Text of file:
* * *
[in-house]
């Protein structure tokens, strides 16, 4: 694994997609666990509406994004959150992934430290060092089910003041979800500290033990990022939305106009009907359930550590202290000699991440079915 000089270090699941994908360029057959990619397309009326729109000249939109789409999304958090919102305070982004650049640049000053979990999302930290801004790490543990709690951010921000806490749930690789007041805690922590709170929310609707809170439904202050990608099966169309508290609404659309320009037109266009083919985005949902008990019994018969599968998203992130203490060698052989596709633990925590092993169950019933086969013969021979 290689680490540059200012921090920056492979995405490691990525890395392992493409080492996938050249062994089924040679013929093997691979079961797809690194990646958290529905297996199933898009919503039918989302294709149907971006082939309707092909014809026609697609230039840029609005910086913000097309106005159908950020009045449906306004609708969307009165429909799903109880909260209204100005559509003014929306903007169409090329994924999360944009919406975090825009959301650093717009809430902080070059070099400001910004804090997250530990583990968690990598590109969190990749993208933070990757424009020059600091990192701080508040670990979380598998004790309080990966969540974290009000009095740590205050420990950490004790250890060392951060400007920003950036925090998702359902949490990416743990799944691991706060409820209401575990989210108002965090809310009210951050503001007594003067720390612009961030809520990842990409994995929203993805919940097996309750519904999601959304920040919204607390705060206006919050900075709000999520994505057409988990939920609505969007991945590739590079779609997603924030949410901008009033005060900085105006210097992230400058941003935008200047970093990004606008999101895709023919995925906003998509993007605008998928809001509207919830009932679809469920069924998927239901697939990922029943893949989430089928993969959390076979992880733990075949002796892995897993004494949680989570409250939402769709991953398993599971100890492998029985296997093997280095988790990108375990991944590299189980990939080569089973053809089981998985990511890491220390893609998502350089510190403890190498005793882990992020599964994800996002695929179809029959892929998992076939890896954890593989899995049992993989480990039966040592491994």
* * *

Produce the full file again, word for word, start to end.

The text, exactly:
[in-house]
């Protein structure tokens, strides 16, 4: 694994997609666990509406994004959150992934430290060092089910003041979800500290033990990022939305106009009907359930550590202290000699991440079915 000089270090699941994908360029057959990619397309009326729109000249939109789409999304958090919102305070982004650049640049000053979990999302930290801004790490543990709690951010921000806490749930690789007041805690922590709170929310609707809170439904202050990608099966169309508290609404659309320009037109266009083919985005949902008990019994018969599968998203992130203490060698052989596709633990925590092993169950019933086969013969021979 290689680490540059200012921090920056492979995405490691990525890395392992493409080492996938050249062994089924040679013929093997691979079961797809690194990646958290529905297996199933898009919503039918989302294709149907971006082939309707092909014809026609697609230039840029609005910086913000097309106005159908950020009045449906306004609708969307009165429909799903109880909260209204100005559509003014929306903007169409090329994924999360944009919406975090825009959301650093717009809430902080070059070099400001910004804090997250530990583990968690990598590109969190990749993208933070990757424009020059600091990192701080508040670990979380598998004790309080990966969540974290009000009095740590205050420990950490004790250890060392951060400007920003950036925090998702359902949490990416743990799944691991706060409820209401575990989210108002965090809310009210951050503001007594003067720390612009961030809520990842990409994995929203993805919940097996309750519904999601959304920040919204607390705060206006919050900075709000999520994505057409988990939920609505969007991945590739590079779609997603924030949410901008009033005060900085105006210097992230400058941003935008200047970093990004606008999101895709023919995925906003998509993007605008998928809001509207919830009932679809469920069924998927239901697939990922029943893949989430089928993969959390076979992880733990075949002796892995897993004494949680989570409250939402769709991953398993599971100890492998029985296997093997280095988790990108375990991944590299189980990939080569089973053809089981998985990511890491220390893609998502350089510190403890190498005793882990992020599964994800996002695929179809029959892929998992076939890896954890593989899995049992993989480990039966040592491994």